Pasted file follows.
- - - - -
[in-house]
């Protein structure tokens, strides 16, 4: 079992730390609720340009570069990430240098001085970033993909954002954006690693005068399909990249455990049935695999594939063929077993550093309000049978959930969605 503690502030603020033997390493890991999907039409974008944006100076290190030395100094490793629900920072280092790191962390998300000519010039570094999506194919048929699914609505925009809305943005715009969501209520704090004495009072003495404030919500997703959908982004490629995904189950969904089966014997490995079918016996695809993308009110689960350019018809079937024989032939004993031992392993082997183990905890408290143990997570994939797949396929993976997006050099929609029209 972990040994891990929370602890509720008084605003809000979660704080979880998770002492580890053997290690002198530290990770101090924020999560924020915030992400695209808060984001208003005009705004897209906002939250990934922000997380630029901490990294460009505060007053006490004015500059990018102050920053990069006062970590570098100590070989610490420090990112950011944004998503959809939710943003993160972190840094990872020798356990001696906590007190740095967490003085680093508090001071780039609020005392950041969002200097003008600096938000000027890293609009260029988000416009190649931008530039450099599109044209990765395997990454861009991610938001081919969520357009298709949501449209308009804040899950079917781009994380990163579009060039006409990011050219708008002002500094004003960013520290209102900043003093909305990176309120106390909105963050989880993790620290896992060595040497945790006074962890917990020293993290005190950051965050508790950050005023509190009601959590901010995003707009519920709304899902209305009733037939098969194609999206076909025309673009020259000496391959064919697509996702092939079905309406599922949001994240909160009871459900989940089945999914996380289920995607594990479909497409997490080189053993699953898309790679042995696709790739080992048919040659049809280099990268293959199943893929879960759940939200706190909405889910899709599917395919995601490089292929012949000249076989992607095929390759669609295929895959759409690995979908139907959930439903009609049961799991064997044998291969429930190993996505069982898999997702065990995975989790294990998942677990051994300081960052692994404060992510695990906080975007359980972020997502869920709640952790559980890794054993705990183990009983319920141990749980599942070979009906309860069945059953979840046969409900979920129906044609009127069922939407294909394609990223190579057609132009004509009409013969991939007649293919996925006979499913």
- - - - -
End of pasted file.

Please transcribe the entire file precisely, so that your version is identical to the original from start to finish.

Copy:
[in-house]
């Protein structure tokens, strides 16, 4: 079992730390609720340009570069990430240098001085970033993909954002954006690693005068399909990249455990049935695999594939063929077993550093309000049978959930969605 503690502030603020033997390493890991999907039409974008944006100076290190030395100094490793629900920072280092790191962390998300000519010039570094999506194919048929699914609505925009809305943005715009969501209520704090004495009072003495404030919500997703959908982004490629995904189950969904089966014997490995079918016996695809993308009110689960350019018809079937024989032939004993031992392993082997183990905890408290143990997570994939797949396929993976997006050099929609029209 972990040994891990929370602890509720008084605003809000979660704080979880998770002492580890053997290690002198530290990770101090924020999560924020915030992400695209808060984001208003005009705004897209906002939250990934922000997380630029901490990294460009505060007053006490004015500059990018102050920053990069006062970590570098100590070989610490420090990112950011944004998503959809939710943003993160972190840094990872020798356990001696906590007190740095967490003085680093508090001071780039609020005392950041969002200097003008600096938000000027890293609009260029988000416009190649931008530039450099599109044209990765395997990454861009991610938001081919969520357009298709949501449209308009804040899950079917781009994380990163579009060039006409990011050219708008002002500094004003960013520290209102900043003093909305990176309120106390909105963050989880993790620290896992060595040497945790006074962890917990020293993290005190950051965050508790950050005023509190009601959590901010995003707009519920709304899902209305009733037939098969194609999206076909025309673009020259000496391959064919697509996702092939079905309406599922949001994240909160009871459900989940089945999914996380289920995607594990479909497409997490080189053993699953898309790679042995696709790739080992048919040659049809280099990268293959199943893929879960759940939200706190909405889910899709599917395919995601490089292929012949000249076989992607095929390759669609295929895959759409690995979908139907959930439903009609049961799991064997044998291969429930190993996505069982898999997702065990995975989790294990998942677990051994300081960052692994404060992510695990906080975007359980972020997502869920709640952790559980890794054993705990183990009983319920141990749980599942070979009906309860069945059953979840046969409900979920129906044609009127069922939407294909394609990223190579057609132009004509009409013969991939007649293919996925006979499913």